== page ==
Meningitis is an extremely serious illness. It’s caused by a bacterial infection and can spread via saliva or mucus. This is why it’s easy to spread it from one family member to another; sharing cups, kissing and living in close quarters are all ways it can be transmitted from one person to another.
There are several common symptoms of meningitis, many of which reflect the same symptoms as a cold or flu, so it’s important to pay attention to the non-cold symptoms in particular. These include a sudden fever, chills, a stiff neck, headaches, purple regions on the body that resemble bruises, sensitivity to light, drowsiness, nausea, confusion and a body rash. Even seizures and comas can be attributed to meningitis.
Healthline recently advised that children have most of the same symptoms (with the exception of things like a stiff neck, for example) but they have some that differ. These include but are not limited to: irritability, difficulty feeding, redness on the skin and high-pitched crying.
Since meningitis is such a serious infection you should see a doctor immediately if you are experiencing these symptoms. If left untreated (via antibiotics) seizures, brain damage, heart infections, hearing loss, kidney failure and even death can occur. It’s best to lean on the safe side and get tested rather than try and ride out the symptoms. If you feel you may have come in contact with someone who has meningitis your doctor can administer antibiotics before symptoms surface.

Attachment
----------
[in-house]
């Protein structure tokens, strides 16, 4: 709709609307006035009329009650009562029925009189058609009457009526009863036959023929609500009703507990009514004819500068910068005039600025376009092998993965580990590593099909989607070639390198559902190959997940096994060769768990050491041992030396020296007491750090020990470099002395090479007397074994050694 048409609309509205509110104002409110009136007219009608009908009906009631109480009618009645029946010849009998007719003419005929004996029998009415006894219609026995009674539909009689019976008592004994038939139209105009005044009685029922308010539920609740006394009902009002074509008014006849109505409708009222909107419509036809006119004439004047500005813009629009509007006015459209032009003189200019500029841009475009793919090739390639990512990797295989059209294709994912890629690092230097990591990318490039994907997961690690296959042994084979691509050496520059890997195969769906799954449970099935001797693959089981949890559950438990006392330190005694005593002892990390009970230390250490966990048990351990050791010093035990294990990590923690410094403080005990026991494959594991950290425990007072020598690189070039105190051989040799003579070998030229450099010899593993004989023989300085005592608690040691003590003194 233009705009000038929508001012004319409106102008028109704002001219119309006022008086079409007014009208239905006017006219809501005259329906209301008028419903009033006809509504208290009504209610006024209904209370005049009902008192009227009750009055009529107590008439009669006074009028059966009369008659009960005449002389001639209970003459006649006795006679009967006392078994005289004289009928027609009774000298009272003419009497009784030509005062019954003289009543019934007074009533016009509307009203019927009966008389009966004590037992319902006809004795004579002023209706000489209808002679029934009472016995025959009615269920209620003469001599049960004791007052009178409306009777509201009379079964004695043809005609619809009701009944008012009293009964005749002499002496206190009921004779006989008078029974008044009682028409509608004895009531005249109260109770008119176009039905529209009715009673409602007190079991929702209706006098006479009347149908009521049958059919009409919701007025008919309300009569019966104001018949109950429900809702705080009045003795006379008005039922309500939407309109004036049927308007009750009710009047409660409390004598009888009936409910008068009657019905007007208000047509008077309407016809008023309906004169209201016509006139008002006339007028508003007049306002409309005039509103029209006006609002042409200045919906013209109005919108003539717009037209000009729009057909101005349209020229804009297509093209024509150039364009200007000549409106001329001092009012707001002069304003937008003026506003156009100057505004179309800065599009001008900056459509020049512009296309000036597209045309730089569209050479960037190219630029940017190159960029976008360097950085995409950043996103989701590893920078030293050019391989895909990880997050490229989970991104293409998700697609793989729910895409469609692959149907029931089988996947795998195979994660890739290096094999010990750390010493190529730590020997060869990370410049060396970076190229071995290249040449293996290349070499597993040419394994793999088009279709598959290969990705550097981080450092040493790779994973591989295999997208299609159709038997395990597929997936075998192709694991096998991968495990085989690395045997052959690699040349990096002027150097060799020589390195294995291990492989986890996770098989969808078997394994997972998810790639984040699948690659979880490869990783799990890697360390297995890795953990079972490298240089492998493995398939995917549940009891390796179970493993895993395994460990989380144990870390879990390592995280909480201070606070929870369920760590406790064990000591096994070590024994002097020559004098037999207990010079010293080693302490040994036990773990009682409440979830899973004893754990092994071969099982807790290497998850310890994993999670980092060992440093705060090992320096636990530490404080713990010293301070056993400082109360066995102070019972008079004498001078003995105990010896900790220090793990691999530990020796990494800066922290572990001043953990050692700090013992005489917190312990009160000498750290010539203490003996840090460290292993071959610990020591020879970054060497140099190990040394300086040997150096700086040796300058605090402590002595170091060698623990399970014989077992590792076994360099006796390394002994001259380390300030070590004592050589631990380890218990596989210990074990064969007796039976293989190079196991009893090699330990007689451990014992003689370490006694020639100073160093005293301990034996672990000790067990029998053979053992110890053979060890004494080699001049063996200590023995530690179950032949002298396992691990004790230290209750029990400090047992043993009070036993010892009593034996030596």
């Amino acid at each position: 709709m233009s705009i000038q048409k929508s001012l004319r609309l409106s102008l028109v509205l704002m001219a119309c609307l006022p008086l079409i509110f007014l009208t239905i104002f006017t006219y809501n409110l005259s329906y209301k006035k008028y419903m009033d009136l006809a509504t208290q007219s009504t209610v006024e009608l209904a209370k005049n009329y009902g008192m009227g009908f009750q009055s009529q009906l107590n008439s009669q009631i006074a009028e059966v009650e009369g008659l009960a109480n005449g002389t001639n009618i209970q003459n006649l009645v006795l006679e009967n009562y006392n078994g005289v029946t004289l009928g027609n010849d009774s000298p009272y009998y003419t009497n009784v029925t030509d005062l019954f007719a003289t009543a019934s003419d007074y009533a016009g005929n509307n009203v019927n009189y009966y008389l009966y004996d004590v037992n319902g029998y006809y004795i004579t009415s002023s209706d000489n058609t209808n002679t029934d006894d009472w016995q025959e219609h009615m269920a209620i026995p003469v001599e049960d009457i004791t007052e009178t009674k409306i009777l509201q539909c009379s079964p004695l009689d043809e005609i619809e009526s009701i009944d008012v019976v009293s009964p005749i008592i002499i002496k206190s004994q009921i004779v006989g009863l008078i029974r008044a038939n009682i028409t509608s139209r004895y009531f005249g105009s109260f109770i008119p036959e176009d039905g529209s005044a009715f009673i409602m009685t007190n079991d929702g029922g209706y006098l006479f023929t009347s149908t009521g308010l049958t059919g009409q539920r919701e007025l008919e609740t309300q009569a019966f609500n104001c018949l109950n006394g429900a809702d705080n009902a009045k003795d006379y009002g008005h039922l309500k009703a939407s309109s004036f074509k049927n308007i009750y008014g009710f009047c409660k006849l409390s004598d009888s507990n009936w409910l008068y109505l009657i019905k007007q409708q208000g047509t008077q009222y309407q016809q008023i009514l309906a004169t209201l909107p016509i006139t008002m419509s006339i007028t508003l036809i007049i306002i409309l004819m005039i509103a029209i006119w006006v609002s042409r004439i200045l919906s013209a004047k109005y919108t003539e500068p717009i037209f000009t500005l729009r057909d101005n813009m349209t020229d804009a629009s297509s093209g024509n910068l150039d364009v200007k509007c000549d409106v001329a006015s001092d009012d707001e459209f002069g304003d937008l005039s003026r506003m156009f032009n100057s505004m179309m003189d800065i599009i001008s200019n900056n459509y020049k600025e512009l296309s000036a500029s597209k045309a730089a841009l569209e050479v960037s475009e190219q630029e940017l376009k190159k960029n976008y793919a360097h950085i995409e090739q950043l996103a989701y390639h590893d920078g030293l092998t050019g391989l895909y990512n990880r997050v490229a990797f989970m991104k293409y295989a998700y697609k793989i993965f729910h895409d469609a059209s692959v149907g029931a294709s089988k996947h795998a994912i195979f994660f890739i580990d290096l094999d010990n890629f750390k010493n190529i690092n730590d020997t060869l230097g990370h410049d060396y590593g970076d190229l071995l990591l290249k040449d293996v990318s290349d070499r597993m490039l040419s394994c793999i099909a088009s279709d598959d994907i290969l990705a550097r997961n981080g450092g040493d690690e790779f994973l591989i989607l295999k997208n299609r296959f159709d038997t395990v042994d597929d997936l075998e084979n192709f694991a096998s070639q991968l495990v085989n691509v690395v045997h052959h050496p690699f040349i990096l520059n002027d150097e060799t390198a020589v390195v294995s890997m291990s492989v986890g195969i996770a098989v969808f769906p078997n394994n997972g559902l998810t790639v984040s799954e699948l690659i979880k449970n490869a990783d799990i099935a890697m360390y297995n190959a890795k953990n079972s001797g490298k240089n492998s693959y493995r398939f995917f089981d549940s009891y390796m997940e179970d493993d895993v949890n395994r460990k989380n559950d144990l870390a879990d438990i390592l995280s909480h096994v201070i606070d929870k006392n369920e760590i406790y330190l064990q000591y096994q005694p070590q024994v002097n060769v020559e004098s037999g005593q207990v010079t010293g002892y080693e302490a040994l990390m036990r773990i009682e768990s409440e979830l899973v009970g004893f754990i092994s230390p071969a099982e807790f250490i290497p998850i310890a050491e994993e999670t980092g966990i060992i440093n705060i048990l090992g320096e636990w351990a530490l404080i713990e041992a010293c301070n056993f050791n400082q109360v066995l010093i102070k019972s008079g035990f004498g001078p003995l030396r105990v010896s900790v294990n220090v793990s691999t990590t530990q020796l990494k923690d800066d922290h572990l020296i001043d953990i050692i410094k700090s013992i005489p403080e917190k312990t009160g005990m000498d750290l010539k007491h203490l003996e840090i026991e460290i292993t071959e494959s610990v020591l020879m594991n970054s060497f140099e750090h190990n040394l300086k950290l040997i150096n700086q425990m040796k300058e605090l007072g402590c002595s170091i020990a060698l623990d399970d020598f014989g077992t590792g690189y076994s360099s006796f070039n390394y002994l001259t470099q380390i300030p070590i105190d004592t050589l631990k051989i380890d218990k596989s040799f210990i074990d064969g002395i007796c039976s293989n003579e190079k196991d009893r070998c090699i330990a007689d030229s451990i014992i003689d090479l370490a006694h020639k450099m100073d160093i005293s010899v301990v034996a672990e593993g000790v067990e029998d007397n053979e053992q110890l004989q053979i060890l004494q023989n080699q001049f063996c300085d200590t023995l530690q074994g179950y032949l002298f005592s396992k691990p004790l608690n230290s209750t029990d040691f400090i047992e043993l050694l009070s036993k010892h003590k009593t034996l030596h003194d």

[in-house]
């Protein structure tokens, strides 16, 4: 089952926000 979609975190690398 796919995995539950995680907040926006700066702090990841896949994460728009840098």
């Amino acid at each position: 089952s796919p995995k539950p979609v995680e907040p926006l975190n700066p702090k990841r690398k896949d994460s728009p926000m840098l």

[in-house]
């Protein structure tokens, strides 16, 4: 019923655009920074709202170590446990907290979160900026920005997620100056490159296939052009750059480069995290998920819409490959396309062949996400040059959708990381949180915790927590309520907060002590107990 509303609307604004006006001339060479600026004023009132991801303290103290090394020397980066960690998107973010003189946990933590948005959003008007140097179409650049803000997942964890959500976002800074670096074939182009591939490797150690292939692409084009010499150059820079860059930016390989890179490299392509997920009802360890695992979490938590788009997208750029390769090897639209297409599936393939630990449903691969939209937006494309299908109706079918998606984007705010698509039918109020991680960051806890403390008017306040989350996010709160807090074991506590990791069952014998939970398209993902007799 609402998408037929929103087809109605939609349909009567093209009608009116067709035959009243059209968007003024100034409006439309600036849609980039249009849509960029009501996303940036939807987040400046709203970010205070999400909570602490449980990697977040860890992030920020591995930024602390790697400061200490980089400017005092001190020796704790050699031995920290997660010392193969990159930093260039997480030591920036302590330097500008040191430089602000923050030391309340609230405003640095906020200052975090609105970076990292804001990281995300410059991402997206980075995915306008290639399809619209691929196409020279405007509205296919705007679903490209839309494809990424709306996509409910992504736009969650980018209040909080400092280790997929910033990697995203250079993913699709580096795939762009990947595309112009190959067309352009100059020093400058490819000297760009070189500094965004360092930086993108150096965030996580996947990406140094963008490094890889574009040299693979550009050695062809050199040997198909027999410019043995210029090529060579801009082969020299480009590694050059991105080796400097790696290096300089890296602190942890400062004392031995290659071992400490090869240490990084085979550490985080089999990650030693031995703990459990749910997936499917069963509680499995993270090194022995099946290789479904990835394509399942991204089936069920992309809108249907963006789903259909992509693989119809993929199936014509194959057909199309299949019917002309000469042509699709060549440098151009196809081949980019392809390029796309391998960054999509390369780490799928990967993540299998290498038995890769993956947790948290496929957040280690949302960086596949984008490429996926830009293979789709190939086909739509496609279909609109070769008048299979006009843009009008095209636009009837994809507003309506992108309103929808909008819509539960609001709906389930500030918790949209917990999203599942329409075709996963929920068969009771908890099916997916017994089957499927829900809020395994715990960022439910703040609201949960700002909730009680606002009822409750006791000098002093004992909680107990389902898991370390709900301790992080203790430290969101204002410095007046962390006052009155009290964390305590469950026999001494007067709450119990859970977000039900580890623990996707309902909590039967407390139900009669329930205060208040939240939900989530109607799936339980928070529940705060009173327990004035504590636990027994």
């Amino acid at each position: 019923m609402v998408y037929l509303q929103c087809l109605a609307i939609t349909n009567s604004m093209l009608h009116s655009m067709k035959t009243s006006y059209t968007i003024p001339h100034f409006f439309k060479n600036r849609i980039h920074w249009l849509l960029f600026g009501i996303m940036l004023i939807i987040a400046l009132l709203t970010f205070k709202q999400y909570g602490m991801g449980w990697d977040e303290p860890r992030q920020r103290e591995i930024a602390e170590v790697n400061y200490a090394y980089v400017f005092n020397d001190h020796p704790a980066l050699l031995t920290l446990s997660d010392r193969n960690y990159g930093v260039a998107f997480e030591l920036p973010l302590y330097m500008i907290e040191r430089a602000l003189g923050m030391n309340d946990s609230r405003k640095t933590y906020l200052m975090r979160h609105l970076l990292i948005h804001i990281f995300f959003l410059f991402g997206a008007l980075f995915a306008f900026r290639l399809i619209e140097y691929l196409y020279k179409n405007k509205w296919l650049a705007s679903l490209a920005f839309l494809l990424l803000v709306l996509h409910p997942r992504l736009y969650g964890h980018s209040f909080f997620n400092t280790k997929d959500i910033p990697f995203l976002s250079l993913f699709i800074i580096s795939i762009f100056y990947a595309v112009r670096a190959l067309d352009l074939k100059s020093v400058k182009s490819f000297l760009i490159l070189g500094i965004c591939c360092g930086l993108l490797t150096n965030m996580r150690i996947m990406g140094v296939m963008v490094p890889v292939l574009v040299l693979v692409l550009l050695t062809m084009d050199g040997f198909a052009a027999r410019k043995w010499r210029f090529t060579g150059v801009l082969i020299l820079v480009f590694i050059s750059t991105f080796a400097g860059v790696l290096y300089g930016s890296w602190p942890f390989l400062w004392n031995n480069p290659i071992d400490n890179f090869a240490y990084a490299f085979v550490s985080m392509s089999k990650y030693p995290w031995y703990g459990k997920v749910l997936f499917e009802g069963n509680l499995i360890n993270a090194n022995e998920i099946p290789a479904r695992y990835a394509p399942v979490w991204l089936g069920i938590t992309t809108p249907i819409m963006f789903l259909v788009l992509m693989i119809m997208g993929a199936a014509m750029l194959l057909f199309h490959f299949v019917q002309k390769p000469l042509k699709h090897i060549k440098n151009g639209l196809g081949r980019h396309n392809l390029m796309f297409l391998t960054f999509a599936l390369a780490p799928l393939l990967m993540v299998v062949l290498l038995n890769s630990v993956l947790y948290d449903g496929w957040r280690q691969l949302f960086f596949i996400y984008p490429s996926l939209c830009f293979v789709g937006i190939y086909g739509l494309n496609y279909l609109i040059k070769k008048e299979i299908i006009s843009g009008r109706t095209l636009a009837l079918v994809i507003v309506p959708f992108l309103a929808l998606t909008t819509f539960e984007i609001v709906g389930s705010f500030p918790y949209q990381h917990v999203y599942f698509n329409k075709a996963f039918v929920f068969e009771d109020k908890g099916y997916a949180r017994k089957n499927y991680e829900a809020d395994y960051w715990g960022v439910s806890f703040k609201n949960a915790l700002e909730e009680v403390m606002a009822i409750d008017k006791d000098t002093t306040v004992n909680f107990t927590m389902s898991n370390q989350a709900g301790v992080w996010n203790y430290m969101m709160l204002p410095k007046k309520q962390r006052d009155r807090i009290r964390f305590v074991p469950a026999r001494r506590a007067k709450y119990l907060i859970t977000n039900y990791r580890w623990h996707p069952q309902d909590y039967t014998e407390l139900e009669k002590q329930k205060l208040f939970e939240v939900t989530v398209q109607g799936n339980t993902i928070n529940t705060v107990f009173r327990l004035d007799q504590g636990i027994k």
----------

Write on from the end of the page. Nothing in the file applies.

Meningitis is diagnosed via a lumbar puncture or spinal tap. Cultures of spinal fluid can be taken as the bacteria in the fluid can be seen under a microscope.
While the typical treatment for meningitis is antibiotics, most patients are admitted to the hospital for monitoring and observation. For those who are about to become involved in situations where there could be an outbreak, such as military service or entering a new dorm for school, vaccination is available.